|WikiProject Computing / Software||(Rated Start-class, Low-importance)|
|Media Data Extended was nominated for deletion. The debate was closed on 22 November 2011 with a consensus to merge. Its contents were merged into Daemon Tools. The original page is now a redirect to here. For the contribution history and old versions of the redirected article, please see its history; for its talk page, see here.|
- 1 Expansion
- 2 Copyright infringement illegal?
- 3 Spyware
- 4 Adware/Spyware? Where?
- 5 Windows 98 support?
- 6 Supported File Types
- 7 Games Refusing To Run If Daemon Installed
- 8 Naming
- 9 Version history
- 10 Cleanup
- 11 Security Concerns
- 12 The Bundled 'Sponsor' Adware / Spyware
- 13 Lite GUI
- 14 filesystem editors
- 15 4 Editions?
- 16 Some suggestions...
- 17 Version Listing
- 18 Present adware content is not explicitly clear from the description
- 19 Blacklisting circular reference
- 20 Uh, has the software been bought out?
- 21 Notability guideline
- 22 Rootkits
- 23 DAEMON or Daemon
- 24 Deleted shortcut
- 25 External links modified
I don't know personally, but wouldn't this be a good place to put reasons why Daemon Tools are useful? Aside from its actual function, what would it actually be used to do? Are there legitimate uses for it, aside from bypassing copyright protection? Thray 14:27, Jun 6, 2005 (UTC)
- I agree, this article's bit about copyright infringment REALLY makes it seem like this program (and all others hy people use this program would be similiar to other disk image emulation programs) and give a quick summary.
- I really hope this software is released under a open source license (like the GNU GPL), too many good closed sourced programs like this, and DVD Shrink / DVD Decryptor are being threatened out of existance because of the copyright war. --ShaunMacPherson 19:09, 18 August 2005 (UTC)
- There are indeed legitimates reasons to use this. People who have a lot of games or other software which require the CD to be in to use find it very irritating to constantly have to change the CD in the drive. Also, copying a CD to an image on the hard disk is a valid way to prevent scratching of an expensive original disk. And also, some people don't waste money on CD-ROM drives on all their machines, preferring to have just one machine with a CD drive and use that machine to make images which are moved over a LAN to the machine that uses the software. Ben Morris 18:11, 10 September 2006 (UTC)
- I use it to test DVDs before I burn them to disk. The DVD authoring software produces a .iso file and I can mount it with Daemon Tools as though it was a real DVD... if my DVD player software plays it correctly, then I can burn disks knowing that they'll work. Mark Grant 15:05, 13 April 2007 (UTC)
Copyright infringement illegal?
The article says that "copyright infingement is illegal in most countries". It was my understanding that copyright infringement is always illegal, and in places where it is not, this is because it is not considered copyright infringement. That is to say, in countries that have copyright laws, infringing those will always be illegal, it is just that different things count as infringement in different countries. Also, copying of closed source copyrighted material is not necessarily copyright infringement, as most countries have fair use provisions (e.g. there is often an archival and/or personal use provision). --Superiority 00:57, 17 December 2005 (UTC)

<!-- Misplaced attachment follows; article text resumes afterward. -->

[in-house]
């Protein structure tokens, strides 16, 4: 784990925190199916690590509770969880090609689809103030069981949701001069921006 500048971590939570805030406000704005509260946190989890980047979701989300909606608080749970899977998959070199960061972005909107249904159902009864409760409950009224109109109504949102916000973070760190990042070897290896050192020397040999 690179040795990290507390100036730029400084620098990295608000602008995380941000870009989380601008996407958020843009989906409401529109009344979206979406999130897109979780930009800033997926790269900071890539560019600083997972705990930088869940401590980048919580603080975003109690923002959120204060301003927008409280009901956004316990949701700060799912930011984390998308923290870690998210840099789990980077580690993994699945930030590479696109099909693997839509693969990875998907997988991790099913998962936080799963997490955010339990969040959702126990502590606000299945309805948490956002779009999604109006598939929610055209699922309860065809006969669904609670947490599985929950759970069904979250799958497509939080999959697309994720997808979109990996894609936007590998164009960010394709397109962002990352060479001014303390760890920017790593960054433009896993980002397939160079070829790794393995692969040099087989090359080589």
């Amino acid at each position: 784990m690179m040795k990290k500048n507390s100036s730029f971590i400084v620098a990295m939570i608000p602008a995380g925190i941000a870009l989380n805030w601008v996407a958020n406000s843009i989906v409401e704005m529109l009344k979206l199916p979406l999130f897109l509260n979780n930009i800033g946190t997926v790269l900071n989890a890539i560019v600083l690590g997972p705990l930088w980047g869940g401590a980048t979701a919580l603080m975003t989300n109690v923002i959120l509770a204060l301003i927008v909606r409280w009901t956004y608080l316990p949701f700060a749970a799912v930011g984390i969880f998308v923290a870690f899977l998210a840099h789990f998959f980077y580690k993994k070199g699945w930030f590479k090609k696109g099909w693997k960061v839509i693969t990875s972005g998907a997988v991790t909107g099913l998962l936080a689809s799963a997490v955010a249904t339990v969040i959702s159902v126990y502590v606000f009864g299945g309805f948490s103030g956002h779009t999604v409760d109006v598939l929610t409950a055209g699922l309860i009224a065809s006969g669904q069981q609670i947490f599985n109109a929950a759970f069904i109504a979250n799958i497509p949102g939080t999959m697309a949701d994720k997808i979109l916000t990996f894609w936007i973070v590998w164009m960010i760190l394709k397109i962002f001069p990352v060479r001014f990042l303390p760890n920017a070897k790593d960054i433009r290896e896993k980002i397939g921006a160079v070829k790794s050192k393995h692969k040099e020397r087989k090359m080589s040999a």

- It's infrigement from developers point of view. :) Rikis 08:39, 9 September 2006 (UTC)
- You may have a point. However: If US - which has laws - stuff is copied in Uganda - which might have no such thing - it might still be called infringement by the US party, or am I seeing things too relatively? Zanaq 19:02, 19 December 2005 (UTC)
- Depends on the status of their treaties regarding intellectual property rights.
2CENTS: I think it has a strong 'anti-piracy' bias. There are many legitimate uses for the program and they should be addressed.
- Copyright infringement could be a civil matter rather than a legal matter. Ie: If you violate copyright, you could face a lawsuit but no jail time. In that case, could it still be said to be illegal? - 18.104.22.168 21:00, 28 August 2007 (UTC)
I'm using daemon tools for a long time and i sever saw any spyware on it. If you mean optional trash you can toggle on install... then i may have disabled it every time. But i can't remember. And i definitely don't have spyware on my computer. I use many tools and check very often. And this is a pretty well-known spyware you're talking about. So: Where is it? You must add external references to this thesis, or else i'll remove the parts about the ad/spyware. (See "Encyclopedic content must be verifiable.") (I got captcha-enabled scripts to ensure this.) Because to me this looks like slander from alcohol soft. Please explain & verify! Thank you!—The preceding unsigned comment was added by 22.214.171.124 (talk • contribs) 23:26, 24 November 2006 (UTC).